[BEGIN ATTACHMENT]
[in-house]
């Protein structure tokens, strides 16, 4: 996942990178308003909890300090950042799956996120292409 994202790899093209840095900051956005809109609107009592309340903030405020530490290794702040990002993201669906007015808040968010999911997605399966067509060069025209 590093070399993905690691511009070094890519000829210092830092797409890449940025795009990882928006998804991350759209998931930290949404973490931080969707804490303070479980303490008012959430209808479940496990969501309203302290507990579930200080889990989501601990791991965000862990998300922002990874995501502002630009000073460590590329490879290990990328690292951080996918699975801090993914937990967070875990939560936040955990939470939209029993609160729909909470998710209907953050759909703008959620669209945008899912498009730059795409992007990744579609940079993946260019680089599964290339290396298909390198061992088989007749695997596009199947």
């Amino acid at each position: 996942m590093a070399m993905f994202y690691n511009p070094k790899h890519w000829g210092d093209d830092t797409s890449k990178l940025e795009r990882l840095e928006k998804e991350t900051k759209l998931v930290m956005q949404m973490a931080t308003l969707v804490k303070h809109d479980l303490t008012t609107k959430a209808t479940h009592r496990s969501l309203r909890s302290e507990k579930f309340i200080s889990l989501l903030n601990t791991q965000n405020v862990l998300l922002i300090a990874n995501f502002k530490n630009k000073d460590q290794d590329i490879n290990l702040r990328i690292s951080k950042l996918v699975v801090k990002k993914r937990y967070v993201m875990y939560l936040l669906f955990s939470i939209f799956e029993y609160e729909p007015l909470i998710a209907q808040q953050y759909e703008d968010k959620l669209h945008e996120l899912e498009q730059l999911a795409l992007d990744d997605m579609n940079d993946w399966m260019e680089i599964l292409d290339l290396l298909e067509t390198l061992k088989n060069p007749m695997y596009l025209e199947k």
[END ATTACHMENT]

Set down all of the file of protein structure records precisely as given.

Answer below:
[in-house]
């Protein structure tokens, strides 16, 4: 996942990178308003909890300090950042799956996120292409 994202790899093209840095900051956005809109609107009592309340903030405020530490290794702040990002993201669906007015808040968010999911997605399966067509060069025209 590093070399993905690691511009070094890519000829210092830092797409890449940025795009990882928006998804991350759209998931930290949404973490931080969707804490303070479980303490008012959430209808479940496990969501309203302290507990579930200080889990989501601990791991965000862990998300922002990874995501502002630009000073460590590329490879290990990328690292951080996918699975801090993914937990967070875990939560936040955990939470939209029993609160729909909470998710209907953050759909703008959620669209945008899912498009730059795409992007990744579609940079993946260019680089599964290339290396298909390198061992088989007749695997596009199947």
């Amino acid at each position: 996942m590093a070399m993905f994202y690691n511009p070094k790899h890519w000829g210092d093209d830092t797409s890449k990178l940025e795009r990882l840095e928006k998804e991350t900051k759209l998931v930290m956005q949404m973490a931080t308003l969707v804490k303070h809109d479980l303490t008012t609107k959430a209808t479940h009592r496990s969501l309203r909890s302290e507990k579930f309340i200080s889990l989501l903030n601990t791991q965000n405020v862990l998300l922002i300090a990874n995501f502002k530490n630009k000073d460590q290794d590329i490879n290990l702040r990328i690292s951080k950042l996918v699975v801090k990002k993914r937990y967070v993201m875990y939560l936040l669906f955990s939470i939209f799956e029993y609160e729909p007015l909470i998710a209907q808040q953050y759909e703008d968010k959620l669209h945008e996120l899912e498009q730059l999911a795409l992007d990744d997605m579609n940079d993946w399966m260019e680089i599964l292409d290339l290396l298909e067509t390198l061992k088989n060069p007749m695997y596009l025209e199947k």